When the topic of Minis are brought up, the majority of people only think of the modern day BMW built Mini – a lovely car nonetheless, having owned a JCW tuned Cooper S before and man I loved that thing! Well, I thought I’d present to you something a ‘little’ different this time round, in the form of two classic British icons.
The Classic Mini, is the original and ‘how it should still be’ Mini of all time. A strong and biased view that’s held close to the hearts of all Classic Mini enthusiasts worldwide. It’s like an unwritten code that’s programmed into every Mini owner, that will never corrupt or fade away.
A question that probably gets asked a lot is ‘What’s so special about the old Mini then?’, but the person who is asking and who has no exposure to that ‘Mini life’, will find it quite difficult to warm to the little character filled cars. That being said, I was one of those – a guy who hadn’t experienced what it’s like to be around or in a Classic Mini, ever. Of course, I’ve briefly strolled past one or two in the past, without taking much notice, but that’s all changed now. I guess you could say I’m a new man! Well, relating to this topic at hand with the Classic Mini, then yes I am.
So you recognise one of the Minis already right? Rob’s ‘British Racing Green’ Cooper, that we quickly touched base on in Volume 2 of ‘Show Prepping’, but who owns the other Red one? Well that owner in question is Tom McPherson, a dear friend of mine who’s love for Minis could reach to the moon and back. I’ve been wanting to shoot his car for some time now, but of course in this country, the weather was playing a damn good part at getting in the way of plans.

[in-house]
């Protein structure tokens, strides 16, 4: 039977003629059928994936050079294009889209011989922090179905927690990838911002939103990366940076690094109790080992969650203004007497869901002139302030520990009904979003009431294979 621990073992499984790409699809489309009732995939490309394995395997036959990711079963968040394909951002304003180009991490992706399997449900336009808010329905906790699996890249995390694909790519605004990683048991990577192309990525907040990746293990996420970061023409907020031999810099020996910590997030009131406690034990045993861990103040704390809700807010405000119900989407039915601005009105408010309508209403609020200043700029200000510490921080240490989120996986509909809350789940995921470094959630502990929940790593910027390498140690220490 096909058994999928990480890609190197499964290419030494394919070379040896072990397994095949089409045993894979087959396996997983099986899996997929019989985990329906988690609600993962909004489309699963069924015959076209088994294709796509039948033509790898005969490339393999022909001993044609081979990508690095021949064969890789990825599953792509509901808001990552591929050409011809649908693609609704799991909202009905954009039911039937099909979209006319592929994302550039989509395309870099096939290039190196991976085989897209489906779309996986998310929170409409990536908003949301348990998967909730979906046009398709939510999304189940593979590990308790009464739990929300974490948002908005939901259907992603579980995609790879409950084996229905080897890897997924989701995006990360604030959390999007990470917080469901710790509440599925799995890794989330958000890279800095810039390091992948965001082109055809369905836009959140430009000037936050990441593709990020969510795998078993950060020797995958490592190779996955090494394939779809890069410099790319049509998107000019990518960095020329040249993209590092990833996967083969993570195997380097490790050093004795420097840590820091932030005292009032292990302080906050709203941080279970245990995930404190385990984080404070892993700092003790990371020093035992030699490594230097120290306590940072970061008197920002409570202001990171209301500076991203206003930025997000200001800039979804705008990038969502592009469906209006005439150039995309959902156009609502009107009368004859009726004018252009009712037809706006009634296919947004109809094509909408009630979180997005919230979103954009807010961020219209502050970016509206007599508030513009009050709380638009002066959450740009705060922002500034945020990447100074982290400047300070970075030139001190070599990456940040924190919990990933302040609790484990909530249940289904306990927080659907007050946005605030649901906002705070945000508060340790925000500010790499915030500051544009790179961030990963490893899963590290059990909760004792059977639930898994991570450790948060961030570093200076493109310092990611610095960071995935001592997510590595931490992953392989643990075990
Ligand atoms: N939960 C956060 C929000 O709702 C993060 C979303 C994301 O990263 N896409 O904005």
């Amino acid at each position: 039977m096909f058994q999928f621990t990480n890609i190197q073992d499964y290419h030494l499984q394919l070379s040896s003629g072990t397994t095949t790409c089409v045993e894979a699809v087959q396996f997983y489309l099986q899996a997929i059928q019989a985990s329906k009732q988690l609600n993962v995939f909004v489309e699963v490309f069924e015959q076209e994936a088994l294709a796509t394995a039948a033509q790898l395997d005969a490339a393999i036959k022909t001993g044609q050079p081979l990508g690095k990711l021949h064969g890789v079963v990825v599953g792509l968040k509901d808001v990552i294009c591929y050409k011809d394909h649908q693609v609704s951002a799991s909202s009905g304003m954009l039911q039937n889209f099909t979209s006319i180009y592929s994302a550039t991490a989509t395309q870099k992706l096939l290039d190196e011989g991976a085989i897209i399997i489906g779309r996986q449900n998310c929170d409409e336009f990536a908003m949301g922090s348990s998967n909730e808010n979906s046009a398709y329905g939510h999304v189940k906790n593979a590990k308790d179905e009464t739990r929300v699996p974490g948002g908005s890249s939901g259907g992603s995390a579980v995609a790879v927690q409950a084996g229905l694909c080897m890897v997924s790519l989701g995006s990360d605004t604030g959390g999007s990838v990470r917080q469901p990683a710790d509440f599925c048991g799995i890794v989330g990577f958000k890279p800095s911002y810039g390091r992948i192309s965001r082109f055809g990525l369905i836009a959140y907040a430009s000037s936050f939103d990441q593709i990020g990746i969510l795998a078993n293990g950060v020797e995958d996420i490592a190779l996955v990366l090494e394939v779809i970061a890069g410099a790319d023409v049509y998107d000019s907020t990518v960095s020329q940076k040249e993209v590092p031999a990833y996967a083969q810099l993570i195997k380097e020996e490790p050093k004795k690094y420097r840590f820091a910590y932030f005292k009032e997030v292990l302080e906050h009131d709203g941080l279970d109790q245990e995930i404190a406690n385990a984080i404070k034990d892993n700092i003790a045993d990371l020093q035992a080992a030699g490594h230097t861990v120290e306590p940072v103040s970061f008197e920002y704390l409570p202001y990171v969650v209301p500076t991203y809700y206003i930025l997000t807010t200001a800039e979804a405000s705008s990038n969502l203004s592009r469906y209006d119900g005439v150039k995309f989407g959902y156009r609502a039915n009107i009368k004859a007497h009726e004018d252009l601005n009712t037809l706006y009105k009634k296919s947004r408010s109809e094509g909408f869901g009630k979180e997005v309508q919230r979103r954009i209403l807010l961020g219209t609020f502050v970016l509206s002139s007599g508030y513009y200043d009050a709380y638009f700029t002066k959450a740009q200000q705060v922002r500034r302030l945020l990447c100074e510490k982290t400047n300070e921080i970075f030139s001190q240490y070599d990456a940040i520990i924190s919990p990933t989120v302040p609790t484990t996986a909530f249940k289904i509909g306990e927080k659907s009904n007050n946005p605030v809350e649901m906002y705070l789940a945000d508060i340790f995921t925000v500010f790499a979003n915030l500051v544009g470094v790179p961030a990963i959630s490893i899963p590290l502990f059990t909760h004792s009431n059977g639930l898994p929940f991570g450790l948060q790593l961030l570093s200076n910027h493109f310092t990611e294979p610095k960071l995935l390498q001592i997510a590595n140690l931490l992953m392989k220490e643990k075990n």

But then you’ll never guess what? It was a Saturday and the sun was out with hardly any clouds in the sky, so it was game time – the shoot was on!
Tom’s Mini, named Rosie, has so much character to ‘her’ and what is basically just an old car. The thing is, it’s not just an ‘old car’ but instead, an important piece of Tom’s life in this moment of time. Of course, who knows what the future may hold, but for now it’s about living in the moment. Having gotten to know Tom myself and building that friendship with him, I have also seen the deepest passion and love that he has for his Mini flourish. So much so, that when you look at Rosie, you kind of feel the sense of connection between them both – car and owner, Tom and Rosie, enthusiast and ‘pride and joy’.
It would be strange to see Tom with any other car.
The Red Classic Mini is a 1993 build, sporting a nippy 1.3L engine that can reach speeds of 80-85mph, at a push – quite impressive, from a car of this nature. It has spent most of it’s life up in Sunderland, then Tom bought her from Palmer Brothers, a Class Mini specialist in Mottingham back in August 2012. The love affair has only been going for a couple of years so far, but in my eyes, I do see it lasting a long time. “I’ve always loved mechanisation, be it from classic cars to the monstrous mass of a steam train. It’s about man being at one with his machine. Rosie is my machine.”
Leather bonnet straps, metal headlight protectors and front spotlights are just some of the quirky features on Rosie.